Trackers were employed at Walgett for over 100 years. One of the earliest trackers was Jackey Bundah who in 1877 pursued and captured his brother-in-law Charley Combo. He was severely beaten by other local Aboriginal men for his breach of customary law. There were many other trackers with traditional ties to the district including Tom Hickey (born Walgett 1878) who was the tracker in 1907 and 1908.
The name of the tracker in the photograph is unknown. It was taken in the 1890s and may be a tracker named Jimmy (or Jemmy) who was employed at this time. The original is held at the Walgett Police Station.
This website explores the history of Aboriginal trackers in NSW from 1862 when the current NSW Police Force was established through to 1973 when the last tracker, Norman Walford, retired. You can read about the lives of individual trackers and some of the incredible tracking feats they performed. There is also information about the police stations where they worked and...Learn More ►
There were over 200 NSW police stations that employed Aboriginal trackers between 1862 and 1973. Many were concentrated in the central-west and north-west of the state, the agricultural and pastoral heartland of NSW. This is because one of the main jobs of trackers was to pursue sheep, cattle and horse thieves. Trackers sometimes lived in small huts out the back...Learn More ►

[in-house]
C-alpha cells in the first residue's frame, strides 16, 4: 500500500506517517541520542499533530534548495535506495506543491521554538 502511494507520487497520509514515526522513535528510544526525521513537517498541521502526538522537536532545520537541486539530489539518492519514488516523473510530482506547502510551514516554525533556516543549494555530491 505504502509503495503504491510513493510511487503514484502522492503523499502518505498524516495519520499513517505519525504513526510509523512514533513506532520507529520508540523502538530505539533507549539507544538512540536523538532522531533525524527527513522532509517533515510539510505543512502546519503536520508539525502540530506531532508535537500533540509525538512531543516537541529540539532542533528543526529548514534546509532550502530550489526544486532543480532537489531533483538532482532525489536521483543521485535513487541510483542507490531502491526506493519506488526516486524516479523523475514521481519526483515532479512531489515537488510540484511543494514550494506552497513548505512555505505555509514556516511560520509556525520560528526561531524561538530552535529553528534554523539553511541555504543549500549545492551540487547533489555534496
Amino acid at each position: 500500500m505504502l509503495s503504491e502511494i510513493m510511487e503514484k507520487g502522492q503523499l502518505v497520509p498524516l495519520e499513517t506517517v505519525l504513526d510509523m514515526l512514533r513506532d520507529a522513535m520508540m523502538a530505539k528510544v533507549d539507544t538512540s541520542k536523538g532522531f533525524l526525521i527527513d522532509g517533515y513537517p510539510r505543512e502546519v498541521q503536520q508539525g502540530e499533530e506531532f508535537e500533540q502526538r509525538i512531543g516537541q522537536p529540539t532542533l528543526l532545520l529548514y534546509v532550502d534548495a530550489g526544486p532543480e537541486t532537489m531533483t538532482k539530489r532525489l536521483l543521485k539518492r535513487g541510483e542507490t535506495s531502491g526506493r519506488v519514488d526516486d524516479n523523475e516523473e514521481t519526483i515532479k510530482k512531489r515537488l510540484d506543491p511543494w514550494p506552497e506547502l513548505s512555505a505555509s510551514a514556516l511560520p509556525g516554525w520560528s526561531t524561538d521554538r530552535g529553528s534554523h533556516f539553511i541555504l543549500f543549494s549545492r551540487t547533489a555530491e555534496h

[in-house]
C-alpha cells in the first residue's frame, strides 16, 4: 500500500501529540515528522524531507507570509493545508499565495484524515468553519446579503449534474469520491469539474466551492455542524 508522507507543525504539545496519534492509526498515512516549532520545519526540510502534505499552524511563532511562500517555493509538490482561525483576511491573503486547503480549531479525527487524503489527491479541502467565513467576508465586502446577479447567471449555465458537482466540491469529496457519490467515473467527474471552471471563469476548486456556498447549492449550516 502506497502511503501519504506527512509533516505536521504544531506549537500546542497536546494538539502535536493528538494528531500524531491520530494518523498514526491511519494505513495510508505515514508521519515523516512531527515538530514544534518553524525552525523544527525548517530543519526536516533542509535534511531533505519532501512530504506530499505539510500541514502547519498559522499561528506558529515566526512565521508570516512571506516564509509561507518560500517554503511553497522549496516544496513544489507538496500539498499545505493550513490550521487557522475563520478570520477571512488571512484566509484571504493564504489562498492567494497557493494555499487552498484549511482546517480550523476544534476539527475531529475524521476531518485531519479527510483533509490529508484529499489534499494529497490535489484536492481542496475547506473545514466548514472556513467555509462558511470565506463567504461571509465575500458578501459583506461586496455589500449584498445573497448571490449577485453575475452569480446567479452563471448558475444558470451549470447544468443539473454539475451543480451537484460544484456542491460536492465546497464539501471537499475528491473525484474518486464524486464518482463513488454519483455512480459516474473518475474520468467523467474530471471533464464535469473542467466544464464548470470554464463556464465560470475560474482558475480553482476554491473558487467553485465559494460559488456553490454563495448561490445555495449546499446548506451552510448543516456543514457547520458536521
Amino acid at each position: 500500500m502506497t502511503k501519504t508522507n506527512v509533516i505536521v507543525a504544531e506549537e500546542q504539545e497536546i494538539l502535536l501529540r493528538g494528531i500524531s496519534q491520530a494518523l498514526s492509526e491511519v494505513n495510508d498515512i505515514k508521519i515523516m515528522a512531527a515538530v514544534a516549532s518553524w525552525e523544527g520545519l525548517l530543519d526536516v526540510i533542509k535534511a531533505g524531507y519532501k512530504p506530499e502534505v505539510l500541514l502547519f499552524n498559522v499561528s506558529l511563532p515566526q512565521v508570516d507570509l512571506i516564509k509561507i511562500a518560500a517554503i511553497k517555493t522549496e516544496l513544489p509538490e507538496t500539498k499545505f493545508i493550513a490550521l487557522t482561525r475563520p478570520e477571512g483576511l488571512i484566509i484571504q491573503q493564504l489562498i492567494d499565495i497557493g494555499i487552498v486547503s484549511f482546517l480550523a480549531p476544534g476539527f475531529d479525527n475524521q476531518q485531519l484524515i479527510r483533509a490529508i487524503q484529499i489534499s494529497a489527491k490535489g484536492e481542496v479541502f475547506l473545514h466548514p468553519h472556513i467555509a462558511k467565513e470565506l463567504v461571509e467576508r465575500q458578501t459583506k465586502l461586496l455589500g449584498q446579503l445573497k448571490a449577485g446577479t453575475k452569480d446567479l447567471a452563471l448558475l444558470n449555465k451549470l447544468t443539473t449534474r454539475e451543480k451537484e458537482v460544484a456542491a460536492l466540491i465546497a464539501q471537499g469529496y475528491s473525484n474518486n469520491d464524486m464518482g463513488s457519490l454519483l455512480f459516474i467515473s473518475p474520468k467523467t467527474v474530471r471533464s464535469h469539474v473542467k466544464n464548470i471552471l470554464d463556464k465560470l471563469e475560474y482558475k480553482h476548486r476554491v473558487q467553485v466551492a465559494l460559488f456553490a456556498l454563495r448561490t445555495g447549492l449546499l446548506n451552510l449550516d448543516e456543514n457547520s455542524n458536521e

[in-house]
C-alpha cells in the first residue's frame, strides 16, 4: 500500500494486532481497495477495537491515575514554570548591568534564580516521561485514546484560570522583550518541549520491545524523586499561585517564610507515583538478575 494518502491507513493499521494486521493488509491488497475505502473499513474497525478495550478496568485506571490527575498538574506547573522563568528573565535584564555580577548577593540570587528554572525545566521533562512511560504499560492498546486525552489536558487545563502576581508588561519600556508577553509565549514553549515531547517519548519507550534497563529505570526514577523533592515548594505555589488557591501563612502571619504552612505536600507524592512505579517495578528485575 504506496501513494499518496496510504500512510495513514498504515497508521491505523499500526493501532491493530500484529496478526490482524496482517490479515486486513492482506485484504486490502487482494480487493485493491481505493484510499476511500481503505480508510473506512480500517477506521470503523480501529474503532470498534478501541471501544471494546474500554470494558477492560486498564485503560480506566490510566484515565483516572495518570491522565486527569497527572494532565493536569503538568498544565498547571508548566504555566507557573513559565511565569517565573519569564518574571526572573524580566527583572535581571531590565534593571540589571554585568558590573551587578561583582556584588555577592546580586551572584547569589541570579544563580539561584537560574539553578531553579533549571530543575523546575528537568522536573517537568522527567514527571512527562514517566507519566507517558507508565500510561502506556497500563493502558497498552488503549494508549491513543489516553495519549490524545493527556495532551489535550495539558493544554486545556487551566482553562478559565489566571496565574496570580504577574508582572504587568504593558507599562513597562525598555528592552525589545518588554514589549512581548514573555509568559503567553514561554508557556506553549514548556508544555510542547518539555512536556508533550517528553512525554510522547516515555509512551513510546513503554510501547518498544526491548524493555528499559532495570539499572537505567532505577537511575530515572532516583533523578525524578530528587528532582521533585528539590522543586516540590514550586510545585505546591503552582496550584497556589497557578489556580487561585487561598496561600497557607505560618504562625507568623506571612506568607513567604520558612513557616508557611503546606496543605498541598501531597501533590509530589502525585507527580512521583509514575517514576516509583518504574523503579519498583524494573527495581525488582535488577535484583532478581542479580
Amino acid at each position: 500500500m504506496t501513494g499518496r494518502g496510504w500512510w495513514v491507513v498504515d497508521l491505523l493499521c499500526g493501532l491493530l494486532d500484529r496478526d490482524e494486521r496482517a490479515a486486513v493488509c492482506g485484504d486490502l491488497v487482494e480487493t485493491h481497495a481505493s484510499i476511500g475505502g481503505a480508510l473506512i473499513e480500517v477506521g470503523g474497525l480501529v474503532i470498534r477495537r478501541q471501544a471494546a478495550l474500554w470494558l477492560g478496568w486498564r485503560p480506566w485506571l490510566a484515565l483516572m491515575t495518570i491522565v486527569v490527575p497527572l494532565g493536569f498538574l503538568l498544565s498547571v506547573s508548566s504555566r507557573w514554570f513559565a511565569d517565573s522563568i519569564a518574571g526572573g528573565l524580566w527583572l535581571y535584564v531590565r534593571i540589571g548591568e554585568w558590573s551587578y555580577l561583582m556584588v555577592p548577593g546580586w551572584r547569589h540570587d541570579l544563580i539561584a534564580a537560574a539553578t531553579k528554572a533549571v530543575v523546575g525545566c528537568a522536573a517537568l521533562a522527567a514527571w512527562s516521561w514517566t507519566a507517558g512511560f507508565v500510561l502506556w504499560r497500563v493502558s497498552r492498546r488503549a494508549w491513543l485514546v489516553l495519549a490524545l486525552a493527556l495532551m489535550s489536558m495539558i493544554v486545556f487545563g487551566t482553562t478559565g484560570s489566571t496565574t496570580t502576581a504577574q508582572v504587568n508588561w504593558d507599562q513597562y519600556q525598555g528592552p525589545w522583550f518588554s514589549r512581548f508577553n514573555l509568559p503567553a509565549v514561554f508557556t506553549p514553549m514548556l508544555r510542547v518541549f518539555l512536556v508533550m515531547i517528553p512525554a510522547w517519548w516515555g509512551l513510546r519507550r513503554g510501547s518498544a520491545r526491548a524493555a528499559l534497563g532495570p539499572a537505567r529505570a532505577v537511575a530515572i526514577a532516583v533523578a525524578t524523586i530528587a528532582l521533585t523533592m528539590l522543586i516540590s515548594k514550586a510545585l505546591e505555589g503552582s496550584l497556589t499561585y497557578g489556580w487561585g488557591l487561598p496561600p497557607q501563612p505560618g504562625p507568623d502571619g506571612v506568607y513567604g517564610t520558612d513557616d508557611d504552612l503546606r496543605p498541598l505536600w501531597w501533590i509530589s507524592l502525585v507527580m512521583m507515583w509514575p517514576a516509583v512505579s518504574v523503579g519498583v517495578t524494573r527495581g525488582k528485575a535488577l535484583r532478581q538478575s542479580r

Early History Since the beginning of the colony, government agencies, explorers, surveyors and members of the general public called upon the tracking abilities of Aboriginal men and women. First Fleet officers and early land-owners sometimes made use of Aboriginal men to track and capture escaped convicts. Alexander Berry, for example, relied on an Aboriginal man known as Broughton (or Toodwick)...Learn More ►